The next day, we hit it hard — full schedules, full bellies and full glasses. The whole event is highly structured from 9 am until 9 pm; then at10 pm, all hell breaks loose. There were two Grand Tastings each day with seminars and cooking demonstrations in between. I caught Jose Andres’ demo, where he cooked 10 courses using only quality canned ingredients — white asparagus, white beans, tuna. He was the most entertaining of them all. Then there are the “Industry” seminars; Danny Meyer and Joe Bastianich talking about marrying creativity with commerce; Mario Batali, Drew Nieporent and Paul Kahan speaking about fostering home-grown talent. These were the guys, the icons of my industry. I soaked it up and pined like a 13-year-old girl at a Jonas Brothers concert. In the presence of greats like this, it’s impossible not to geek out.
From Whole Pig to…
Me, I kept it simple, with Reef’s signature Crab Cocktail shots. My secret weapon in the deal was my service staff, boy can that girl sell!
Another late night and, once again, I was over-served, damn that bartender. I mean, I was so tore up I actually thought I saw Tom Colicchio and Joe Bastianich downstairs jamming 80’s tunes.
On top of the mountain with Gail Simmons
Me and Ming Sai
Within five minutes of rolling up to the first rig, the anchor hadn’t even caught, and Dan was hollerin’ almost as loud as his Ambassador 7000 was screaming, “I’m on, baby!” It was that quick: four Kingfish in the boat before I could even wet a line. And that’s the way it was for about one and a half hours.
Searching for Nervous Water
I was about to come out of my skin with anticipation. Repositioning the boat, I palmed that baby up to the edge of the ruckus. Dan chunked a frozen sardine on a float and, almost instantly, a massive shadow emerged from the rig pilings, rushing Dan’s bait but stopping inches short, turning up his nose at the frozen offering. Sure enough, it was a big-ass Cobia. As quick as I could, I snatched up my live bait rig, single hook and 80 pound mono leader (make no mistake, I might be big and a bit clumsy, but at moments like these, you sometimes only get one shot — clarity is key and, baby, I’m a killer). I grabbed one of the live Spanish Sardine that I caught earlier jigging Sabiki andpitched it lightly, landing it just shy of Dan’s float. The Cobia charges the frantic Sardine, mouths it, spits it, circles, takes a dramatic pause, then hits it like a Tyson right cross, inhaling the bait and then taking off like a champagne cork. It was on! A rush of adrenaline blasted through my veins as this 40-plus pound monster manhandled me from port to starboard, making me doubt what I’ve come to believe: my knots, my drag, this crew, my religion. I started coaching Luna on his gaff technique, as if he grew up in Montana, spewing anxious, incoherent chatter that gets me a stern look from him and he finally says, “Dude, I got it.” Then, the giant hits the deck – pay dirt, baby! I really should give lessons.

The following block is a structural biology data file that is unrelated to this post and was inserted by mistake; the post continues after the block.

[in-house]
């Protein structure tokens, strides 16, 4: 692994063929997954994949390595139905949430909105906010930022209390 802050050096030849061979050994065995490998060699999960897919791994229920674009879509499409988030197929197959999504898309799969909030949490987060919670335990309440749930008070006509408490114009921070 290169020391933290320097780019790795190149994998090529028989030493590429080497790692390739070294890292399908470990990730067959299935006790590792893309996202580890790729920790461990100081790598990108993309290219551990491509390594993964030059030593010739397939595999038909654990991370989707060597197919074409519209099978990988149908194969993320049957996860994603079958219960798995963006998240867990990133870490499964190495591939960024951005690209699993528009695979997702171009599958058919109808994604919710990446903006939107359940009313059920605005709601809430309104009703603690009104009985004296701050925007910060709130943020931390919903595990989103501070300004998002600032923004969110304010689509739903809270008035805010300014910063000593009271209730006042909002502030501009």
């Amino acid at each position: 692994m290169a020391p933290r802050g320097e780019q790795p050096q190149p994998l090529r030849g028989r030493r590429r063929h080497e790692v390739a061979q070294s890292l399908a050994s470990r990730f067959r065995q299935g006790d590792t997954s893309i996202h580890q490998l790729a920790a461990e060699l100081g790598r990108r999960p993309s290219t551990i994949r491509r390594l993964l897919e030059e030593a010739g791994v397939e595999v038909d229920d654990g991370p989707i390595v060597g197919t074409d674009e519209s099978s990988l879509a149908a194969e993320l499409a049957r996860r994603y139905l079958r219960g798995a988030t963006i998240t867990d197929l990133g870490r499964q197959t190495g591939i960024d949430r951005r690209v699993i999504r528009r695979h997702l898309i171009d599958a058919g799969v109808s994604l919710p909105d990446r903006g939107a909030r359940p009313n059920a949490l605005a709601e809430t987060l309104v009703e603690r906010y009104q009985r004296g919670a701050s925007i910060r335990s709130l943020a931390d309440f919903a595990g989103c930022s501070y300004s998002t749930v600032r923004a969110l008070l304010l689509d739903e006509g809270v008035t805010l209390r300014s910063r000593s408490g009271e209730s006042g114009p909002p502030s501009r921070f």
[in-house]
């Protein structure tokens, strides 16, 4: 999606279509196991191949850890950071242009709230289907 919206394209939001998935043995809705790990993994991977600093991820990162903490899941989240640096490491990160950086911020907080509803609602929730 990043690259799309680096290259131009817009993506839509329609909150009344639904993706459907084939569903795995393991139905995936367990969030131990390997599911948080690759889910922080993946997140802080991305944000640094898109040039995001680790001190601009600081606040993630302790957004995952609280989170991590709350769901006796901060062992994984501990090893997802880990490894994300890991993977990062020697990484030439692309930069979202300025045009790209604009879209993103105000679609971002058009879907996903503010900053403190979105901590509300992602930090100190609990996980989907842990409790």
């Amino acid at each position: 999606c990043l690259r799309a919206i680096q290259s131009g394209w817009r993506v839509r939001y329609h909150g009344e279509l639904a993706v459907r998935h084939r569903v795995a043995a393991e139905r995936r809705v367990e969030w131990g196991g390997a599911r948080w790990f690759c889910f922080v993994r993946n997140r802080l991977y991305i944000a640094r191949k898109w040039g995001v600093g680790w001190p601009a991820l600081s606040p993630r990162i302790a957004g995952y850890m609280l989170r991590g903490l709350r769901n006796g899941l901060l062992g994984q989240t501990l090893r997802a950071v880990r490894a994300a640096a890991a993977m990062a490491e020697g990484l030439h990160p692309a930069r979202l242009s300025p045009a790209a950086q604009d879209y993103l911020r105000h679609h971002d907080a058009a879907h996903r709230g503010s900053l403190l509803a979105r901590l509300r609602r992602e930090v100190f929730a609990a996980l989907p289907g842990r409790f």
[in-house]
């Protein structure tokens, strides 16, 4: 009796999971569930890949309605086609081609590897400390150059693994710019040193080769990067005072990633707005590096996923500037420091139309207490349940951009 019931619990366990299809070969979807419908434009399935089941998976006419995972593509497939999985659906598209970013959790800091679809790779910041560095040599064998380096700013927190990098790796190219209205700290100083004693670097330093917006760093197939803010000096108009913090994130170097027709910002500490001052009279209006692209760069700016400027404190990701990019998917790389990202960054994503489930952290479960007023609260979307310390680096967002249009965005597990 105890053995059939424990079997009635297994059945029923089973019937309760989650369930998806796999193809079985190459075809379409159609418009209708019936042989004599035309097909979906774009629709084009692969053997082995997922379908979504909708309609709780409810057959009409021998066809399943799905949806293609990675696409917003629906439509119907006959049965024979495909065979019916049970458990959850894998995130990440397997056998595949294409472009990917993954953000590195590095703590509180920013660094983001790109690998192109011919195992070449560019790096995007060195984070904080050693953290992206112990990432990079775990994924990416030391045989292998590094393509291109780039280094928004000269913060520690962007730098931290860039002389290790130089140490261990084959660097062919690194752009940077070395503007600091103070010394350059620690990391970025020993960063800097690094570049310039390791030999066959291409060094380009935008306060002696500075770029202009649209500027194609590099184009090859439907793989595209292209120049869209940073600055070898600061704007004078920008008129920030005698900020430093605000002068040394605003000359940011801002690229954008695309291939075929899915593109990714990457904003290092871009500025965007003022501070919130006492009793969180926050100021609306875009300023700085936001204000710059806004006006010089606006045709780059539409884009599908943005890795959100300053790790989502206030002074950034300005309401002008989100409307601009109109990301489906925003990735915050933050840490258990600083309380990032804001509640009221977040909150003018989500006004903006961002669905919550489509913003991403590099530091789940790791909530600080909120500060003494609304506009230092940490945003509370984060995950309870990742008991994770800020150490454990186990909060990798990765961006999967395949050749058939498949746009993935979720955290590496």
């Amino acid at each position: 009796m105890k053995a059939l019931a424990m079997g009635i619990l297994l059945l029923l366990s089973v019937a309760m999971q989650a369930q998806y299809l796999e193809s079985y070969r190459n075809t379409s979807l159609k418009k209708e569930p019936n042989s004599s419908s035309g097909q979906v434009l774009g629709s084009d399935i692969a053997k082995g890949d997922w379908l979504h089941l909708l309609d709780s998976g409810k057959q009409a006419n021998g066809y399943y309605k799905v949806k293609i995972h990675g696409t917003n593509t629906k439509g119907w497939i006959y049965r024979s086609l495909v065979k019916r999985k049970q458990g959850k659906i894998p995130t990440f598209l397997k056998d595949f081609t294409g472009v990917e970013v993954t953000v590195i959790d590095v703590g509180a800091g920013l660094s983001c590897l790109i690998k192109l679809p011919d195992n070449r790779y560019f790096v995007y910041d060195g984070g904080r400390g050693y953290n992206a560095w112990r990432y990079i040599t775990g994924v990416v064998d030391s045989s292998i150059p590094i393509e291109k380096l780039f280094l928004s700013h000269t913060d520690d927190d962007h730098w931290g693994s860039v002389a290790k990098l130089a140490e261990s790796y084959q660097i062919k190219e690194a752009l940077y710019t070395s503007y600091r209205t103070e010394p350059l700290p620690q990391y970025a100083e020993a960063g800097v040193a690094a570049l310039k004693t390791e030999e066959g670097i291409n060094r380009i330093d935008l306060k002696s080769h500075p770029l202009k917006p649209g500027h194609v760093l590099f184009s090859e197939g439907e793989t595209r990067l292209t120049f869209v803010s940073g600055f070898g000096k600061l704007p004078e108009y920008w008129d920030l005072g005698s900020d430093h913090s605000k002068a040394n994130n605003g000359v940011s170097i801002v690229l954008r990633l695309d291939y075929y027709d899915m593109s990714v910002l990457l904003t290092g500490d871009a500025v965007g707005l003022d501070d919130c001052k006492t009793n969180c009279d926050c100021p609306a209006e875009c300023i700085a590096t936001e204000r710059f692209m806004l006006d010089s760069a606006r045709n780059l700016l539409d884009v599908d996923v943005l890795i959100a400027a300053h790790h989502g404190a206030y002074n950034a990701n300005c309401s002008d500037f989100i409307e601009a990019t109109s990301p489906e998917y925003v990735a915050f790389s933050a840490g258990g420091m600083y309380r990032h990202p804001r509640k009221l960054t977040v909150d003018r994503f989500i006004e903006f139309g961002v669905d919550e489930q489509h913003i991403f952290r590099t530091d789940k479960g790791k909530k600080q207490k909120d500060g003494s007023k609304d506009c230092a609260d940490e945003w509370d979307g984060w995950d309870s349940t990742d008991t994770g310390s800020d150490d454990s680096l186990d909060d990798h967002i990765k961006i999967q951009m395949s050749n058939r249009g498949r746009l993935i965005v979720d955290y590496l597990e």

Tripletail (aka Black fish, Drift Fish or Buoy Fish [Lobotes surnamensis]) gets its name because the second dorsal and anal fins that extend far back on the body make it look like it has three tails. Although it is the only representative of the Lobotes family in the Gulf, many wrongly believe it is related to the Cichlid family because of its striking resemblance to the fresh water “Sac-a-lait” or Crappie. Tripletail is a surface fish that hangs out next to any kind of top water structure like platforms, sargassum, buoys and flotsam and jetsam. I caught this one last week off of a large piece of driftwood about one and half miles offshore of the Galveston jetty.
That’s me with a Tripletail
A Tripletail will lie on its side, as if it was part of whatever floating material it’s hiding in; floating and moving with the current and waves like a large leaf, it even has the ability to change its color, like a chameleon. Years back, most people would steer clear of Tripletail as table fare thinking that these characteristics meant that the fish was sick. But it’s not sick, it’s smart: it lays in wait, ready to spring on its prey. When it attacks, it rushes, swimming on its side just like a flounder. But once it is hooked, it rights itself, turns that broad body and uses it against you. They are infamous as tough fighters that will frequently return to their former hiding spot, wrapping you around the seaweed or driftwood or whatever they were using as cover, and breaking your line. Tripletail feed mostly on menhaden, herring, anchovies and some crustaceans and live in subtropical and tropical coastal regions and estuaries from Massachusetts to Argentina. Rarely traveling in groups of more than three, they reach sexual maturity in just a year, making it an easily sustainable and recovery species. When large enough, they yield a wonderfully flaky white fish reminiscent of a giant speckled trout or weakfish. Although difficult to cook on the grill, they are excellent on the flat top or in a sauté pan.
Roasted Tripletail, Smoked Dr. Pepper Glaze, Buttered Bok Choy, Grapefruit Soda